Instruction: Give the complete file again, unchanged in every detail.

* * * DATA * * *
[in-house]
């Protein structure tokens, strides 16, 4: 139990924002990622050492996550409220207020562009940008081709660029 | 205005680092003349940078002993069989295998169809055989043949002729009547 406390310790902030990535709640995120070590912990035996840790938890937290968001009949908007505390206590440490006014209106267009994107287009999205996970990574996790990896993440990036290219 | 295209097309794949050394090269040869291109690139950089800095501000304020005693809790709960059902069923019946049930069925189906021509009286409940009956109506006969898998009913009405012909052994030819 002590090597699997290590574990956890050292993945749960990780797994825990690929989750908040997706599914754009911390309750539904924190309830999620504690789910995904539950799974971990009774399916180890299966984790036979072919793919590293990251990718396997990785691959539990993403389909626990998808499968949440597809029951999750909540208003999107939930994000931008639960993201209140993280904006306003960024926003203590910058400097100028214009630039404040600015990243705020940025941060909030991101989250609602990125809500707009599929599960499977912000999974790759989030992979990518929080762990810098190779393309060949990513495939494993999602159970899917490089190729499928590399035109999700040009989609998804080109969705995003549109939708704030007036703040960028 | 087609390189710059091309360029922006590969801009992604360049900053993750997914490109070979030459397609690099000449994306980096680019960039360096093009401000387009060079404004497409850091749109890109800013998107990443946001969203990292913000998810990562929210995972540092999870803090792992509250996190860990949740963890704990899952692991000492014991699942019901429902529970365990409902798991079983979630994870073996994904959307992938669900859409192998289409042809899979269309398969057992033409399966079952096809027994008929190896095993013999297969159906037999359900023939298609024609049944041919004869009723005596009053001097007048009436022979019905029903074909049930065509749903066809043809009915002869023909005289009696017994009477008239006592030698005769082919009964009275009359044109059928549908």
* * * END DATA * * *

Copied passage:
[in-house]
């Protein structure tokens, strides 16, 4: 139990924002990622050492996550409220207020562009940008081709660029 | 205005680092003349940078002993069989295998169809055989043949002729009547 406390310790902030990535709640995120070590912990035996840790938890937290968001009949908007505390206590440490006014209106267009994107287009999205996970990574996790990896993440990036290219 | 295209097309794949050394090269040869291109690139950089800095501000304020005693809790709960059902069923019946049930069925189906021509009286409940009956109506006969898998009913009405012909052994030819 002590090597699997290590574990956890050292993945749960990780797994825990690929989750908040997706599914754009911390309750539904924190309830999620504690789910995904539950799974971990009774399916180890299966984790036979072919793919590293990251990718396997990785691959539990993403389909626990998808499968949440597809029951999750909540208003999107939930994000931008639960993201209140993280904006306003960024926003203590910058400097100028214009630039404040600015990243705020940025941060909030991101989250609602990125809500707009599929599960499977912000999974790759989030992979990518929080762990810098190779393309060949990513495939494993999602159970899917490089190729499928590399035109999700040009989609998804080109969705995003549109939708704030007036703040960028 | 087609390189710059091309360029922006590969801009992604360049900053993750997914490109070979030459397609690099000449994306980096680019960039360096093009401000387009060079404004497409850091749109890109800013998107990443946001969203990292913000998810990562929210995972540092999870803090792992509250996190860990949740963890704990899952692991000492014991699942019901429902529970365990409902798991079983979630994870073996994904959307992938669900859409192998289409042809899979269309398969057992033409399966079952096809027994008929190896095993013999297969159906037999359900023939298609024609049944041919004869009723005596009053001097007048009436022979019905029903074909049930065509749903066809043809009915002869023909005289009696017994009477008239006592030698005769082919009964009275009359044109059928549908």